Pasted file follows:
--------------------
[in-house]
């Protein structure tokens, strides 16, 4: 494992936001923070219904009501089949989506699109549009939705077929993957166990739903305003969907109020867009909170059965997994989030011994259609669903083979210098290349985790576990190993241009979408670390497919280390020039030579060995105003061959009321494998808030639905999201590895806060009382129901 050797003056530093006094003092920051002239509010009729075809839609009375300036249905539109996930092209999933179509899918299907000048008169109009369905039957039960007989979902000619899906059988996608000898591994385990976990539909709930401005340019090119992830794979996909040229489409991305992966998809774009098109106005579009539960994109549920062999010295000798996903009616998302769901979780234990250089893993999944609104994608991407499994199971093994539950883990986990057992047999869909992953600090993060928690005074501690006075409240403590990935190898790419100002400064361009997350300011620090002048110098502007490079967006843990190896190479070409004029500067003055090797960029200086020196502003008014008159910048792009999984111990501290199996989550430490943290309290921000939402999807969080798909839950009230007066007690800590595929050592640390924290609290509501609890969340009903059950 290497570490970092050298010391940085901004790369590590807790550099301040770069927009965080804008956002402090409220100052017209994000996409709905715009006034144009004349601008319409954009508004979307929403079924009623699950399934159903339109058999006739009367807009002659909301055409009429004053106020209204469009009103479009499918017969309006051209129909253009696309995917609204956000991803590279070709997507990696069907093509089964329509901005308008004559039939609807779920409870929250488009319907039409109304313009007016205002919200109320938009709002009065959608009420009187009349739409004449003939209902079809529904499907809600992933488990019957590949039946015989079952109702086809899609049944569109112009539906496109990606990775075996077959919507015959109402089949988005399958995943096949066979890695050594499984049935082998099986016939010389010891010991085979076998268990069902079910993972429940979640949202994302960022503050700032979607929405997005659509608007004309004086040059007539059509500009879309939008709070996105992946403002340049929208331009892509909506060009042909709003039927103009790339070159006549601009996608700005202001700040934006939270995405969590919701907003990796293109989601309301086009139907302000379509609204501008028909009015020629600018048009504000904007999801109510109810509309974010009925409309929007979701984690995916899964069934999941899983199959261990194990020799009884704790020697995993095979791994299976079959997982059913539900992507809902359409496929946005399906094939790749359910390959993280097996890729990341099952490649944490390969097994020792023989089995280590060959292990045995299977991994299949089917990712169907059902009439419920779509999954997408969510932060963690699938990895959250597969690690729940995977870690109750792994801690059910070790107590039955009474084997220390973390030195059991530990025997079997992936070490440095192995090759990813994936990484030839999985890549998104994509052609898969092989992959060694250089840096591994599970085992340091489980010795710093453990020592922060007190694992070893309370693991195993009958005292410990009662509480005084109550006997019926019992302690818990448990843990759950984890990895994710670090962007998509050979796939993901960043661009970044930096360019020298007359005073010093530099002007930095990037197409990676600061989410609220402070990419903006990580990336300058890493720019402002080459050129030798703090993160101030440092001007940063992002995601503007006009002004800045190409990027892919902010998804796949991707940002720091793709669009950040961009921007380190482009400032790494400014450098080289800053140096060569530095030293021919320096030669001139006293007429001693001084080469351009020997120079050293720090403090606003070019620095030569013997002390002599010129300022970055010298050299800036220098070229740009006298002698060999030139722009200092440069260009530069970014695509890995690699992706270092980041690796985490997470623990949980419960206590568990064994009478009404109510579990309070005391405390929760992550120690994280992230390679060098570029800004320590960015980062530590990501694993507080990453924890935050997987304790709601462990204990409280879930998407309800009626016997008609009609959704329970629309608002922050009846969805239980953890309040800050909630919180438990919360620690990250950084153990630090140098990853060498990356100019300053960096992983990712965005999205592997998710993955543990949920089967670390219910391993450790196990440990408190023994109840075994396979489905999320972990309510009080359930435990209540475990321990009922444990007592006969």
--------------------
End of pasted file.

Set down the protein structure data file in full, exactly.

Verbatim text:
[in-house]
């Protein structure tokens, strides 16, 4: 494992936001923070219904009501089949989506699109549009939705077929993957166990739903305003969907109020867009909170059965997994989030011994259609669903083979210098290349985790576990190993241009979408670390497919280390020039030579060995105003061959009321494998808030639905999201590895806060009382129901 050797003056530093006094003092920051002239509010009729075809839609009375300036249905539109996930092209999933179509899918299907000048008169109009369905039957039960007989979902000619899906059988996608000898591994385990976990539909709930401005340019090119992830794979996909040229489409991305992966998809774009098109106005579009539960994109549920062999010295000798996903009616998302769901979780234990250089893993999944609104994608991407499994199971093994539950883990986990057992047999869909992953600090993060928690005074501690006075409240403590990935190898790419100002400064361009997350300011620090002048110098502007490079967006843990190896190479070409004029500067003055090797960029200086020196502003008014008159910048792009999984111990501290199996989550430490943290309290921000939402999807969080798909839950009230007066007690800590595929050592640390924290609290509501609890969340009903059950 290497570490970092050298010391940085901004790369590590807790550099301040770069927009965080804008956002402090409220100052017209994000996409709905715009006034144009004349601008319409954009508004979307929403079924009623699950399934159903339109058999006739009367807009002659909301055409009429004053106020209204469009009103479009499918017969309006051209129909253009696309995917609204956000991803590279070709997507990696069907093509089964329509901005308008004559039939609807779920409870929250488009319907039409109304313009007016205002919200109320938009709002009065959608009420009187009349739409004449003939209902079809529904499907809600992933488990019957590949039946015989079952109702086809899609049944569109112009539906496109990606990775075996077959919507015959109402089949988005399958995943096949066979890695050594499984049935082998099986016939010389010891010991085979076998268990069902079910993972429940979640949202994302960022503050700032979607929405997005659509608007004309004086040059007539059509500009879309939008709070996105992946403002340049929208331009892509909506060009042909709003039927103009790339070159006549601009996608700005202001700040934006939270995405969590919701907003990796293109989601309301086009139907302000379509609204501008028909009015020629600018048009504000904007999801109510109810509309974010009925409309929007979701984690995916899964069934999941899983199959261990194990020799009884704790020697995993095979791994299976079959997982059913539900992507809902359409496929946005399906094939790749359910390959993280097996890729990341099952490649944490390969097994020792023989089995280590060959292990045995299977991994299949089917990712169907059902009439419920779509999954997408969510932060963690699938990895959250597969690690729940995977870690109750792994801690059910070790107590039955009474084997220390973390030195059991530990025997079997992936070490440095192995090759990813994936990484030839999985890549998104994509052609898969092989992959060694250089840096591994599970085992340091489980010795710093453990020592922060007190694992070893309370693991195993009958005292410990009662509480005084109550006997019926019992302690818990448990843990759950984890990895994710670090962007998509050979796939993901960043661009970044930096360019020298007359005073010093530099002007930095990037197409990676600061989410609220402070990419903006990580990336300058890493720019402002080459050129030798703090993160101030440092001007940063992002995601503007006009002004800045190409990027892919902010998804796949991707940002720091793709669009950040961009921007380190482009400032790494400014450098080289800053140096060569530095030293021919320096030669001139006293007429001693001084080469351009020997120079050293720090403090606003070019620095030569013997002390002599010129300022970055010298050299800036220098070229740009006298002698060999030139722009200092440069260009530069970014695509890995690699992706270092980041690796985490997470623990949980419960206590568990064994009478009404109510579990309070005391405390929760992550120690994280992230390679060098570029800004320590960015980062530590990501694993507080990453924890935050997987304790709601462990204990409280879930998407309800009626016997008609009609959704329970629309608002922050009846969805239980953890309040800050909630919180438990919360620690990250950084153990630090140098990853060498990356100019300053960096992983990712965005999205592997998710993955543990949920089967670390219910391993450790196990440990408190023994109840075994396979489905999320972990309510009080359930435990209540475990321990009922444990007592006969």